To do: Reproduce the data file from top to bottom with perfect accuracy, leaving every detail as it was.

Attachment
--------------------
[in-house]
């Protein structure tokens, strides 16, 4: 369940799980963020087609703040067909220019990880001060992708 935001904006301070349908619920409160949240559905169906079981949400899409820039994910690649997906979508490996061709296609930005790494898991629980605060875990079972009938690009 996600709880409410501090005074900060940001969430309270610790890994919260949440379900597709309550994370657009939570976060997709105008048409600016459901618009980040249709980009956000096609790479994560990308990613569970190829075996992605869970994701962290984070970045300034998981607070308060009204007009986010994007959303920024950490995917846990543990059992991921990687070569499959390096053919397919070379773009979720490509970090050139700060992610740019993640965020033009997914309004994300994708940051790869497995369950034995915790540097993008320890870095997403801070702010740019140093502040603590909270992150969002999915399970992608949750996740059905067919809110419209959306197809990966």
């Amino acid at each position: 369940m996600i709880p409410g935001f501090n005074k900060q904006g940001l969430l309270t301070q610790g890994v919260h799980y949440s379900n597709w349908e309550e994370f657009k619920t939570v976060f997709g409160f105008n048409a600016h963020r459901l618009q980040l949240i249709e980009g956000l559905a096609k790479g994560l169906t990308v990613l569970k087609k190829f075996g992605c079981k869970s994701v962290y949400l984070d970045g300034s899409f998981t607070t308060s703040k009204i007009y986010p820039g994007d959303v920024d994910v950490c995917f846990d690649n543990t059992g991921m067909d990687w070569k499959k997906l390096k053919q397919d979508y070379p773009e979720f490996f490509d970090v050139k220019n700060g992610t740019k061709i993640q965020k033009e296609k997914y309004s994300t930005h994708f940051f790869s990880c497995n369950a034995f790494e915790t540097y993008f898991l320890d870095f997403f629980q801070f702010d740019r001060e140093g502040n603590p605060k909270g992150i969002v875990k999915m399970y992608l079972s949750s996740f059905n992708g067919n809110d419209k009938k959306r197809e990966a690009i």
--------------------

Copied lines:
[in-house]
């Protein structure tokens, strides 16, 4: 369940799980963020087609703040067909220019990880001060992708 935001904006301070349908619920409160949240559905169906079981949400899409820039994910690649997906979508490996061709296609930005790494898991629980605060875990079972009938690009 996600709880409410501090005074900060940001969430309270610790890994919260949440379900597709309550994370657009939570976060997709105008048409600016459901618009980040249709980009956000096609790479994560990308990613569970190829075996992605869970994701962290984070970045300034998981607070308060009204007009986010994007959303920024950490995917846990543990059992991921990687070569499959390096053919397919070379773009979720490509970090050139700060992610740019993640965020033009997914309004994300994708940051790869497995369950034995915790540097993008320890870095997403801070702010740019140093502040603590909270992150969002999915399970992608949750996740059905067919809110419209959306197809990966």
């Amino acid at each position: 369940m996600i709880p409410g935001f501090n005074k900060q904006g940001l969430l309270t301070q610790g890994v919260h799980y949440s379900n597709w349908e309550e994370f657009k619920t939570v976060f997709g409160f105008n048409a600016h963020r459901l618009q980040l949240i249709e980009g956000l559905a096609k790479g994560l169906t990308v990613l569970k087609k190829f075996g992605c079981k869970s994701v962290y949400l984070d970045g300034s899409f998981t607070t308060s703040k009204i007009y986010p820039g994007d959303v920024d994910v950490c995917f846990d690649n543990t059992g991921m067909d990687w070569k499959k997906l390096k053919q397919d979508y070379p773009e979720f490996f490509d970090v050139k220019n700060g992610t740019k061709i993640q965020k033009e296609k997914y309004s994300t930005h994708f940051f790869s990880c497995n369950a034995f790494e915790t540097y993008f898991l320890d870095f997403f629980q801070f702010d740019r001060e140093g502040n603590p605060k909270g992150i969002v875990k999915m399970y992608l079972s949750s996740f059905n992708g067919n809110d419209k009938k959306r197809e990966a690009i």